2nd May 1998
Birmingham Evening Mail
By COLIN TATTUM
Uri’s helping hand
BULLETS have called in pyschic Uri Geller (above) to back their Championship bid at Wembley.
The famous spoon-bender will be passing on positive vibes to help Mike Finger’s men in their trophy quest.
“As long as he doesn’t bend the rim we’re shooting at that’s alright,” joked-captain Nigel Lloyd.
WEMBLEY represents the last chance saloon for Peugeot Bullets Birmingham
They clash with Manchester Giants at the Arena tonight (6.45pm) in the Budweiser Play-off Championship, bidding to salvage something, from a season that has promised so much.
Bullets ended the regular campaign on only seven losses. It left them level at the top of the table with the Greater London Leopards.
But, because the Leopards won the head-to-head series 2-1, Bullets agonisingly missed out on their first League crown since 1981.
It didn’t help that they would have won that crunch series decider had not Chris Haslam missed a lay-up in the final 30 seconds.
Then there was the National Cup semi-finals when Bullets blew a 20-point lead to lose out on the buzzer to Thames Valley Tigers.
By virtue of being the only top four seeded side left in the Play-off Championship Leopards were sensationally knocked out by the Giants in the quarter-finals – Bullets are 4/5 favourites to win the trophy they first claimed in 1996.
The pressure is on them to bring home the bounty – and not, fall at the final hurdle once more.
Coach Mike Finger, the 31-year-old American in his rookie professional season, said that Bullets are not feeling the heat as tonight’s semi-final approaches.
“Any pressure there is to feel is inner directed from ourselves as much as from anyone outside,” he declared. “Nothing compares to the desire we have to win the Championship.”
“We stand two games from gaining reward from what has been a great season and anything less than bringing home the trophy will be a disappointment.”
Thames-Valley and holders London Towers follow Bullets-Giants onto court in the other semi. The final is on Sunday (6.30pm).
Bullets have a 3-3 record in League, Trophy and Cup against Thames Valley and swept the Towers 3-0 on their way to runners-up position.
They hold the psychological advantage over the Giants 3-0 as well, and Jim Brandon’s men only just secured a Play-off spot by virtue of other results going their way.
They are essentially a big and physically tough team – eight of their 11 squad members stand over 6ft 5in tall but Finger said most of their offence goes through ex-NBA forward Robert Churchwell and guard Brett Larrick.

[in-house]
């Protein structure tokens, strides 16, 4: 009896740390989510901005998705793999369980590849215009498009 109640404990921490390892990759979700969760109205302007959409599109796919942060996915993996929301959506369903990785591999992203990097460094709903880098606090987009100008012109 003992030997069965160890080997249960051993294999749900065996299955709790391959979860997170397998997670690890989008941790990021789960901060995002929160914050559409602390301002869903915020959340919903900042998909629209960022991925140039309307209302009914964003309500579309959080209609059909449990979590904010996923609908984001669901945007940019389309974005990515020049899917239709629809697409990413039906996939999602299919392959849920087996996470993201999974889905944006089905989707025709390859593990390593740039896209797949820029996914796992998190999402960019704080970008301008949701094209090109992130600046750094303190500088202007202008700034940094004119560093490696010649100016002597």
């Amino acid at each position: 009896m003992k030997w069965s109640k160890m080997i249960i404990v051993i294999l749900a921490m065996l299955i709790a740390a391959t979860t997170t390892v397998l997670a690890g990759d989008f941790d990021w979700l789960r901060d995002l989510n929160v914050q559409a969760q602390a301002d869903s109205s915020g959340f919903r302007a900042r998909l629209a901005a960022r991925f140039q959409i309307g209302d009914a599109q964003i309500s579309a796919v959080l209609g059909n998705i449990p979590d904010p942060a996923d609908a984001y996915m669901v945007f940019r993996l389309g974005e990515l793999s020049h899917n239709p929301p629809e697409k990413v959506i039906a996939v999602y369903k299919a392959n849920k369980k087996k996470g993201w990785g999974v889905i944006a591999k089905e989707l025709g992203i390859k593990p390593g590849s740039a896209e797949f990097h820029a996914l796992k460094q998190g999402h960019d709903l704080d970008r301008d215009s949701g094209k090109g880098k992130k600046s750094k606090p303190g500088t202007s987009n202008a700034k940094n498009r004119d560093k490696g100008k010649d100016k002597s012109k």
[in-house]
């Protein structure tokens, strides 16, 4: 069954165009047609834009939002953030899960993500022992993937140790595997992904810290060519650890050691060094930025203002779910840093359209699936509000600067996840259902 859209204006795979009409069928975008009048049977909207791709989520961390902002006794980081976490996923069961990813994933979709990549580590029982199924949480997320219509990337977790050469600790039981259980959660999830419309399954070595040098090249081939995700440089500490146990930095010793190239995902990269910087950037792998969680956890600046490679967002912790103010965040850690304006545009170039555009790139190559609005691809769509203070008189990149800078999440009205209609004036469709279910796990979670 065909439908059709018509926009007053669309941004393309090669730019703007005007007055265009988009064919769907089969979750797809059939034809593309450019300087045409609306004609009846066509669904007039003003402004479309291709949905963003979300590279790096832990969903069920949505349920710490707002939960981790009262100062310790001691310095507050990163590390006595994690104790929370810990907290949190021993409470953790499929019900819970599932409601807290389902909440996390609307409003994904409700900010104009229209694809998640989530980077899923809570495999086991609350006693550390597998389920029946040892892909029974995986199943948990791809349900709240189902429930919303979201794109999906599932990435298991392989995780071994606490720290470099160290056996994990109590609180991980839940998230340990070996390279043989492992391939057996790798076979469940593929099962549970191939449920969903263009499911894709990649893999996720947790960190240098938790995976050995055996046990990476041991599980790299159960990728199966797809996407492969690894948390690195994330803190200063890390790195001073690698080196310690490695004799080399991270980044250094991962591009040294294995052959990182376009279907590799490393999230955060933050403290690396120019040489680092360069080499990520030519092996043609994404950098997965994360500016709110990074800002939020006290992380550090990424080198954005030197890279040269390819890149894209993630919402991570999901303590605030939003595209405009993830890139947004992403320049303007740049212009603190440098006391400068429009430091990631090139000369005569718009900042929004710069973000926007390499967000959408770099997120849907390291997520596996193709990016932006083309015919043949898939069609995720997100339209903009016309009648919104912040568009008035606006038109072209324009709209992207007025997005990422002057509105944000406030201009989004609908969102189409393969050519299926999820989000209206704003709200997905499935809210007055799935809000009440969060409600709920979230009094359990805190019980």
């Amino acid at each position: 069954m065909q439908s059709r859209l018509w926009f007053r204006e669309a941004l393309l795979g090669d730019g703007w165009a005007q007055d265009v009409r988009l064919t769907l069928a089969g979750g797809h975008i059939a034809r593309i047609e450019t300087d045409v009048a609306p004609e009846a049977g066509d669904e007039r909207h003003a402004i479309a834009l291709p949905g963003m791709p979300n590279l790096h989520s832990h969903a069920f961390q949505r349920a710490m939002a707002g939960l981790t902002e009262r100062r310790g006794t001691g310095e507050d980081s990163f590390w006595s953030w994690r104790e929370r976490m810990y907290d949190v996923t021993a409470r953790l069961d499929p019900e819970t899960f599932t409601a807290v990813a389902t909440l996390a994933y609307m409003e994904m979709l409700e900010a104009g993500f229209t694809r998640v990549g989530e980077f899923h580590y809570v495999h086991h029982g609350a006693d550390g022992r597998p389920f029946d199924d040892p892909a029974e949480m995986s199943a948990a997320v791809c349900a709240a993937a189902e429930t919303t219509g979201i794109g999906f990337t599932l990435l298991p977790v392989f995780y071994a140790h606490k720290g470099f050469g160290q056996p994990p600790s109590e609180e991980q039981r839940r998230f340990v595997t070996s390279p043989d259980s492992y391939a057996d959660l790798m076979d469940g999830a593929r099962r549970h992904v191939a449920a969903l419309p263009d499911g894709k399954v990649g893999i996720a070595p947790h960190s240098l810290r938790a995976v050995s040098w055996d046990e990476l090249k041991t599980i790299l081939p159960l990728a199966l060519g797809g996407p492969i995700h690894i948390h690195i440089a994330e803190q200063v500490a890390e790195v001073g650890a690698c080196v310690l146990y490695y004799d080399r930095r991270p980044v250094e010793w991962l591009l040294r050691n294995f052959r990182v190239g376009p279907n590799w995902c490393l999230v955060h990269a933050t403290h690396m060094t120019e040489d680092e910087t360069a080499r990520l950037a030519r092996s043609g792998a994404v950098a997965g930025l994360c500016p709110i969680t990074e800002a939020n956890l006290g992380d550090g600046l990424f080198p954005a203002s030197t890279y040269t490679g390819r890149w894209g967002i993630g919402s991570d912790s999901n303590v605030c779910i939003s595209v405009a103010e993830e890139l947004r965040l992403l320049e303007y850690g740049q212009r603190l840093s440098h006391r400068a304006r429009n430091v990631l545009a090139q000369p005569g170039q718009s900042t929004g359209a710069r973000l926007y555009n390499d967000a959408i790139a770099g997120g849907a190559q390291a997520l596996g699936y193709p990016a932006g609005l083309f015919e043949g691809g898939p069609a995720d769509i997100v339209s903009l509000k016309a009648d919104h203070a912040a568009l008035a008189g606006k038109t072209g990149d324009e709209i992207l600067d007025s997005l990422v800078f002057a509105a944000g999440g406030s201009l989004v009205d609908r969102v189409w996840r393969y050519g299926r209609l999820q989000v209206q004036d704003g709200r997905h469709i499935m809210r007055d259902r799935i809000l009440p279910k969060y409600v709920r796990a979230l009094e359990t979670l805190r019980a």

“They have already exceeded their expectations, the season was a disaster for them before the Play-offs,” said Finger.
“They will be excited by the fact they are at Wembley and after beating the number one seed, won’t be frightened of us.
“What we have to do, and I’ve told the guys this time and again, is remember that the most important thing in basketball is to play with intensity and focus defensively and everything else then takes care of itself.”
HL Coleman will be one of seven Bullets players making their debut appearance at the showpiece final four and the team’s leading rebounder will be detailed for lengthy spells marking Giants’ dangerman, the former Golden State Warrior Churchwell, who was 13th in the League for scoring with 21 points-per-game.
The forward from Fort Lauderdale, Florida, won’t be flustered by his task. “Manchester are a very big and strong team but their record doesn’t show their talent,” said the 6ft 7in Coleman, the League’s seventh-best rebounder with nine per outing.
“I will know what to expect and I will enjoy the challenge, as will all of the guys
“We won’t take them lightly just because we’ve beaten them three times in the League, it’s about who wants it the most this weekend.”
Bullets do, as Coleman added: “It’s dangerous to be complacent – and we won’t be. We have to keep our heads and play hard from the start.
“When we do that and are not sluggish we are hard to beat.”
Coleman wants to finish his first professional season with a trophy after a successful college career at the University of Wyoming.
“I’ve talked to some of the guys about the Wembley weekend and I’m feeling excited about it” he said. “If I could win the Championship in my first year out of college it would be something I would never forget.”
Nor would Finger, who could emulate his great friend Nick Nurse, another native of Iowa, who coached Bullets to glory in 1996.
“It’s going to be exciting for me because it’s the biggest thing that’s happened in my career.” he said.
“But I’ve deliberately tried not to get caught up in all the hullabaloo because there is a job in hand to be done – winning the darn thing.”
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